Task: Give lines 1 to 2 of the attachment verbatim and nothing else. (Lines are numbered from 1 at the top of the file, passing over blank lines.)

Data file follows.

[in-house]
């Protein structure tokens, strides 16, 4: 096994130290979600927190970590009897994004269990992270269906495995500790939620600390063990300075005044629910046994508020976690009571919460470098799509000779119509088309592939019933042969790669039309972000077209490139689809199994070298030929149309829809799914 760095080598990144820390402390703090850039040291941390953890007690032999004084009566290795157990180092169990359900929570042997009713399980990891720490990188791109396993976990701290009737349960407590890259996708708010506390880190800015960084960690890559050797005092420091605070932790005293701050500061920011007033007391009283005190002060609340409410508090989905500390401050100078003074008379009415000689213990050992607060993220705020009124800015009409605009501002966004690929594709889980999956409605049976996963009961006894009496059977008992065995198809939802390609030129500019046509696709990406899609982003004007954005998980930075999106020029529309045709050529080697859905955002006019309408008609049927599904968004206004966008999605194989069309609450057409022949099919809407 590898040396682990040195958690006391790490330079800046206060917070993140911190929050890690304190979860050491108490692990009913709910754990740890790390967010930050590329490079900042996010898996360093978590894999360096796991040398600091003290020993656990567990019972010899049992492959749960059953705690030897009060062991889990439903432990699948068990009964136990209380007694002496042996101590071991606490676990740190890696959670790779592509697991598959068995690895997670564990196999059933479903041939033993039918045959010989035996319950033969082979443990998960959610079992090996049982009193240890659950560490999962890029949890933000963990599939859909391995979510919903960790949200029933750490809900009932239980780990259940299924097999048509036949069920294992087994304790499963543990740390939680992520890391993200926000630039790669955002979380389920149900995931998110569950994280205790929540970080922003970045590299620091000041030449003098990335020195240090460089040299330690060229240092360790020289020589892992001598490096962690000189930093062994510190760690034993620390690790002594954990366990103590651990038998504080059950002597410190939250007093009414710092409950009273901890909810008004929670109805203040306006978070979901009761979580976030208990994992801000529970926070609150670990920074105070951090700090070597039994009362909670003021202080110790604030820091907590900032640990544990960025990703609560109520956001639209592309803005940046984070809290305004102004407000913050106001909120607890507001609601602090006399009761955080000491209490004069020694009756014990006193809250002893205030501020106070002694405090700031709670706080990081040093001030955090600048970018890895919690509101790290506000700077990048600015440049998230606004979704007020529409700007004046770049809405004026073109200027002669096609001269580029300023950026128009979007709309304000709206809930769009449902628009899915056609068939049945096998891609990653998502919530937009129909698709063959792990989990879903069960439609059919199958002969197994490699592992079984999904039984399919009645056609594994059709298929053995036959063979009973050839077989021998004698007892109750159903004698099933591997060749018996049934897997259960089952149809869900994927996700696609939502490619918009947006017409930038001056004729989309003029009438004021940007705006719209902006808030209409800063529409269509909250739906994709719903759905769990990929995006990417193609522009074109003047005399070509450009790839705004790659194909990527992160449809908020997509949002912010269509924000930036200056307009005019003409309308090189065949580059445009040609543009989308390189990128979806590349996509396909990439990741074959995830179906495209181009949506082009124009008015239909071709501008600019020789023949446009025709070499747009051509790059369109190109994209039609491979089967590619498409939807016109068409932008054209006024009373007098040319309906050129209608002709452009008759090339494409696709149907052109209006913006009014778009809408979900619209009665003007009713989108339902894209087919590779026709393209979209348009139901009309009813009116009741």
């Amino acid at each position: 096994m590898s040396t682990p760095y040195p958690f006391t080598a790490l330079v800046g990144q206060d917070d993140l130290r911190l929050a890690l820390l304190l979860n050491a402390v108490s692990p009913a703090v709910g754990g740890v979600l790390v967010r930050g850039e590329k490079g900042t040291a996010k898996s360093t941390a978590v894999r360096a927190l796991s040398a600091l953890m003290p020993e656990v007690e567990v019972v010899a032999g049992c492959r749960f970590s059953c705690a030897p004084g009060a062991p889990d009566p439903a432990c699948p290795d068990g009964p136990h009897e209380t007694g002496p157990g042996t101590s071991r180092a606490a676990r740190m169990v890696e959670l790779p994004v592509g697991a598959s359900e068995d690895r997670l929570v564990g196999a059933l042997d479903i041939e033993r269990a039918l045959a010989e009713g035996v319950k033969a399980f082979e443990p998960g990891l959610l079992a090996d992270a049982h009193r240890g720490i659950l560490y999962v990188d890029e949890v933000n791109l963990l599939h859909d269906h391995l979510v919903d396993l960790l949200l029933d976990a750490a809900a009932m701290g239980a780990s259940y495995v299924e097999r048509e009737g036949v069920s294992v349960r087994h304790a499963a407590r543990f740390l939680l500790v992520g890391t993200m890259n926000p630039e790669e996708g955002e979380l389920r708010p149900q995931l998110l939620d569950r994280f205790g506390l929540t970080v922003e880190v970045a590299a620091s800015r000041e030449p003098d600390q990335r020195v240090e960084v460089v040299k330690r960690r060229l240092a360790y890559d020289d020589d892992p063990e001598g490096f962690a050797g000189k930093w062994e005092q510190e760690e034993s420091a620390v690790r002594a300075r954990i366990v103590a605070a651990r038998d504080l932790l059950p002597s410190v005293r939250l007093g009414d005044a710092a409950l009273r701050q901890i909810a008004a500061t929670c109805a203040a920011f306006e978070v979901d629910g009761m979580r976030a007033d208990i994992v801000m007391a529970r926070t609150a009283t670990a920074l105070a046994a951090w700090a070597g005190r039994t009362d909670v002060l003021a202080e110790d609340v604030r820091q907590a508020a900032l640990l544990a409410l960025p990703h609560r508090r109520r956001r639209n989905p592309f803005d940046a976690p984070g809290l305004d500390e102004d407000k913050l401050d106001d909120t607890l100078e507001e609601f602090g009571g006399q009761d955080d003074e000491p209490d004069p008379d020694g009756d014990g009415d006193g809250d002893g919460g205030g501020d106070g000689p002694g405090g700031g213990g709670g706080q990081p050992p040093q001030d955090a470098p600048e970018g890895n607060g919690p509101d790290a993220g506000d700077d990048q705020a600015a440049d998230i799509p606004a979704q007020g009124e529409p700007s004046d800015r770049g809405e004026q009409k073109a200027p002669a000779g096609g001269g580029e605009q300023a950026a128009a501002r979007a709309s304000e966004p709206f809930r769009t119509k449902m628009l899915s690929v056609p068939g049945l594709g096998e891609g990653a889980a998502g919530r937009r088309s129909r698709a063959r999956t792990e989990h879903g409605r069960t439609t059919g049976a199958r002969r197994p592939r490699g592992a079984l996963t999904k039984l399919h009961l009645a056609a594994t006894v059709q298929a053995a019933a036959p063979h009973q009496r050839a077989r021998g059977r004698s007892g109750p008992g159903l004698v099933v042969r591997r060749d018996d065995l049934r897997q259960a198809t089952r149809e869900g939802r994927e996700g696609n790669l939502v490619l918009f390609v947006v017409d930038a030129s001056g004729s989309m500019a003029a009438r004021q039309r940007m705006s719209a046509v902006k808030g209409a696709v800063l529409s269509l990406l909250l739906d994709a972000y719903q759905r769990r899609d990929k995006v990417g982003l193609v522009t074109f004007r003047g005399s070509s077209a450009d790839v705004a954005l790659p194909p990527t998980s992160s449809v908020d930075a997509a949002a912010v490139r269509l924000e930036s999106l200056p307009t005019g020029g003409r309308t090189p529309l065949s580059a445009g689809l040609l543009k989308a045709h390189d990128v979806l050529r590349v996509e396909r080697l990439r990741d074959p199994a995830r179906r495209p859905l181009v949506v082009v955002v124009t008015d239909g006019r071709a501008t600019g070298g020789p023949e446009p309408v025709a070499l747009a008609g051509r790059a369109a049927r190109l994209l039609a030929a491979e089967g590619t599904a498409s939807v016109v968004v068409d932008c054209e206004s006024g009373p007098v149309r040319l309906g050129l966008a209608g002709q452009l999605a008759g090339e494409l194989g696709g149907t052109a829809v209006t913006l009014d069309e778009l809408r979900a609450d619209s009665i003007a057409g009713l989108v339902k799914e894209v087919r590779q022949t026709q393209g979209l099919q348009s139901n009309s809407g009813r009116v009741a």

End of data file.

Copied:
[in-house]
């Protein structure tokens, strides 16, 4: 096994130290979600927190970590009897994004269990992270269906495995500790939620600390063990300075005044629910046994508020976690009571919460470098799509000779119509088309592939019933042969790669039309972000077209490139689809199994070298030929149309829809799914 760095080598990144820390402390703090850039040291941390953890007690032999004084009566290795157990180092169990359900929570042997009713399980990891720490990188791109396993976990701290009737349960407590890259996708708010506390880190800015960084960690890559050797005092420091605070932790005293701050500061920011007033007391009283005190002060609340409410508090989905500390401050100078003074008379009415000689213990050992607060993220705020009124800015009409605009501002966004690929594709889980999956409605049976996963009961006894009496059977008992065995198809939802390609030129500019046509696709990406899609982003004007954005998980930075999106020029529309045709050529080697859905955002006019309408008609049927599904968004206004966008999605194989069309609450057409022949099919809407 590898040396682990040195958690006391790490330079800046206060917070993140911190929050890690304190979860050491108490692990009913709910754990740890790390967010930050590329490079900042996010898996360093978590894999360096796991040398600091003290020993656990567990019972010899049992492959749960059953705690030897009060062991889990439903432990699948068990009964136990209380007694002496042996101590071991606490676990740190890696959670790779592509697991598959068995690895997670564990196999059933479903041939033993039918045959010989035996319950033969082979443990998960959610079992090996049982009193240890659950560490999962890029949890933000963990599939859909391995979510919903960790949200029933750490809900009932239980780990259940299924097999048509036949069920294992087994304790499963543990740390939680992520890391993200926000630039790669955002979380389920149900995931998110569950994280205790929540970080922003970045590299620091000041030449003098990335020195240090460089040299330690060229240092360790020289020589892992001598490096962690000189930093062994510190760690034993620390690790002594954990366990103590651990038998504080059950002597410190939250007093009414710092409950009273901890909810008004929670109805203040306006978070979901009761979580976030208990994992801000529970926070609150670990920074105070951090700090070597039994009362909670003021202080110790604030820091907590900032640990544990960025990703609560109520956001639209592309803005940046984070809290305004102004407000913050106001909120607890507001609601602090006399009761955080000491209490004069020694009756014990006193809250002893205030501020106070002694405090700031709670706080990081040093001030955090600048970018890895919690509101790290506000700077990048600015440049998230606004979704007020529409700007004046770049809405004026073109200027002669096609001269580029300023950026128009979007709309304000709206809930769009449902628009899915056609068939049945096998891609990653998502919530937009129909698709063959792990989990879903069960439609059919199958002969197994490699592992079984999904039984399919009645056609594994059709298929053995036959063979009973050839077989021998004698007892109750159903004698099933591997060749018996049934897997259960089952149809869900994927996700696609939502490619918009947006017409930038001056004729989309003029009438004021940007705006719209902006808030209409800063529409269509909250739906994709719903759905769990990929995006990417193609522009074109003047005399070509450009790839705004790659194909990527992160449809908020997509949002912010269509924000930036200056307009005019003409309308090189065949580059445009040609543009989308390189990128979806590349996509396909990439990741074959995830179906495209181009949506082009124009008015239909071709501008600019020789023949446009025709070499747009051509790059369109190109994209039609491979089967590619498409939807016109068409932008054209006024009373007098040319309906050129209608002709452009008759090339494409696709149907052109209006913006009014778009809408979900619209009665003007009713989108339902894209087919590779026709393209979209348009139901009309009813009116009741």